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City Island Banking on Neighborhood's Artistic Draw

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Bronx residents who live on City Island want to turn their neighborhood into the next DUMBO or Williamsburg and are encouraging artists to move in. NY1's Erin Clarke filed the following report.

After showing his work on City Island about 40 years ago, Ron Terner was sold on the neighborhood: City Island had to be home.

"I thought that this was an amazing place to be, to be able to show my work and live. You have the water, you have the people. I felt very much at home," Terner recalled.

With little money, Terner opened a gallery in a storefront, and while he says it wasn't conventional, he made the space his home.

"I was able to turn the front into the gallery. The middle part was the studio and in the back was where I lived and that made it affordable for me to make a dream come true," he said.

Terner is still living that dream, showing his and the work of others at the Focal Point Gallery. He's no longer living there and has moved the gallery into a larger space, something he couldn't have done without his humble start.

Now, the City Island Chamber of Commerce is inviting other artists to do what Terner did and grow in their neighborhood.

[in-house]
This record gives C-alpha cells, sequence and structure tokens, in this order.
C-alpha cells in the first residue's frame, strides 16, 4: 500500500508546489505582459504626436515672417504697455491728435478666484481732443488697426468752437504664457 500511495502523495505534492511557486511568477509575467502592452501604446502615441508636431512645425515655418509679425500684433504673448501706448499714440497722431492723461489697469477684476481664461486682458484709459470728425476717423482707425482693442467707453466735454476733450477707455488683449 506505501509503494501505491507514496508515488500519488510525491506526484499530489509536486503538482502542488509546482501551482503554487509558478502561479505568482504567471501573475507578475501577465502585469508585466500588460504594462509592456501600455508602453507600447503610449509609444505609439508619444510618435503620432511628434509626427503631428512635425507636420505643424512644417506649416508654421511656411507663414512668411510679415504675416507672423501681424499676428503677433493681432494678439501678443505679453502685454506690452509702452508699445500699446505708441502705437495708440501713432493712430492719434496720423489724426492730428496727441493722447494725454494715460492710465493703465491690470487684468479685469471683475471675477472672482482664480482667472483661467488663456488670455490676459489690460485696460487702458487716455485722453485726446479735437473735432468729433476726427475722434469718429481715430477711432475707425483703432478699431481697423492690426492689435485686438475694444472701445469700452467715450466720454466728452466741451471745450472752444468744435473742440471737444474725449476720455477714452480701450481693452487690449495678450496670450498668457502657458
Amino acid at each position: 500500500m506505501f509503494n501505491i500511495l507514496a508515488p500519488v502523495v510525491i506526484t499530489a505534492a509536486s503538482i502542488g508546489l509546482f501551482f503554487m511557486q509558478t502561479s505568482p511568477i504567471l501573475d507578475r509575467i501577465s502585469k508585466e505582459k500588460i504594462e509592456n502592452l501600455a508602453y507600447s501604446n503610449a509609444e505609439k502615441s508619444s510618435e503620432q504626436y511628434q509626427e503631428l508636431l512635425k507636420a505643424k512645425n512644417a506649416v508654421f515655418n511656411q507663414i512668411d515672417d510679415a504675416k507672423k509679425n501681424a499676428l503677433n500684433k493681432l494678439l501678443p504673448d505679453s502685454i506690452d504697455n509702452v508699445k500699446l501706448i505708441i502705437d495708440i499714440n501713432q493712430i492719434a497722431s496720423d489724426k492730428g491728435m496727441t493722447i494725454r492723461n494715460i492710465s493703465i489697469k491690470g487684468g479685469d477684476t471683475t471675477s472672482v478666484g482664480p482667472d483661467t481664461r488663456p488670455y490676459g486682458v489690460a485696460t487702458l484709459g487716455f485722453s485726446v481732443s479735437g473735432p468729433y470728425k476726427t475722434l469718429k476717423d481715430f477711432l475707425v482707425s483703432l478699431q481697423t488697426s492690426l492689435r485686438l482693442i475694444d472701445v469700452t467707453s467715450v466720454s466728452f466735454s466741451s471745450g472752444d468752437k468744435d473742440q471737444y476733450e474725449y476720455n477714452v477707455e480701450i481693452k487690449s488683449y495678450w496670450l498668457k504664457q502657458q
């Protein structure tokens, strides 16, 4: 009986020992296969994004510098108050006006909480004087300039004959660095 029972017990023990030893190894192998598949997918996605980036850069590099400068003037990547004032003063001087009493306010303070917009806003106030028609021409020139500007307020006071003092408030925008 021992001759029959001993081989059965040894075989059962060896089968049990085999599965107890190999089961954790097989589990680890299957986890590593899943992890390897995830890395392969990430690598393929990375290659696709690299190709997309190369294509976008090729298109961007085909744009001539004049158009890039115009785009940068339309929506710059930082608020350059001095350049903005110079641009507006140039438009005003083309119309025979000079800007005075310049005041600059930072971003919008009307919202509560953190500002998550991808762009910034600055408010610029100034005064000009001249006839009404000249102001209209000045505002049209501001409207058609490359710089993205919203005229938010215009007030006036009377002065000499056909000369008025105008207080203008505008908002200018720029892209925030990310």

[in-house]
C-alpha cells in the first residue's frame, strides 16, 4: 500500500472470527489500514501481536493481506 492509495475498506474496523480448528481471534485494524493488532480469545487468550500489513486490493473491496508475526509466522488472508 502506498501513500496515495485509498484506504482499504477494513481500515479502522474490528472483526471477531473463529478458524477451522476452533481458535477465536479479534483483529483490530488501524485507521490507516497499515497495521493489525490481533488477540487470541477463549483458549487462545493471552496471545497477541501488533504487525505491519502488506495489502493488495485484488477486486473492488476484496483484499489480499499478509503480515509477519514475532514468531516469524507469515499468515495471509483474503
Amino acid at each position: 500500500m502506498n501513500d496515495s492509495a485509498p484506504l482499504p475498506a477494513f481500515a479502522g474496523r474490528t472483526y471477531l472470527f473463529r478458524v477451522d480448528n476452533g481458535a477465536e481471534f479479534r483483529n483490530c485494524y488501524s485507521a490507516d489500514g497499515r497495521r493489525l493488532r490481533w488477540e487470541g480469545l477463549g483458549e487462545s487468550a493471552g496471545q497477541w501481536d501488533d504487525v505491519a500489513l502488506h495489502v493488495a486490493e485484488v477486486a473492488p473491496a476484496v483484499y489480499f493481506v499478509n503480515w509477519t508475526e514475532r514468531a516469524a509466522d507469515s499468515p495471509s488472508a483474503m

"The gentrification of New York City inspired me to do this. Artists need a place to go. I was talking to realtors in Williamsburg and property owners in Williamsburg and artists are leaving those places because they can't afford to be there any longer," said City Island Chamber of Commerce President Skip Giacco.

And there's no shortage of space. There are several vacant storefronts on the island and real estate agents say are going for good prices.

"We trying to kind of change into, I guess like DUMBO or something like that, but DUMBO with the price down here, not up there. You could rent out a storefront for $1,200 to $1,500," said Robert Carmody of AER Property Management.

The goal is to turn City Island into a sort of artist colony. Residents say it's the perfect environment. The water and small town feel inspired Terner.

"I always go down to the waterfront. I find things there. I utilize it in my work," Terner said.

City Islanders say artists enhance the neighborhood and might even draw more people looking to discover new galleries and shops.

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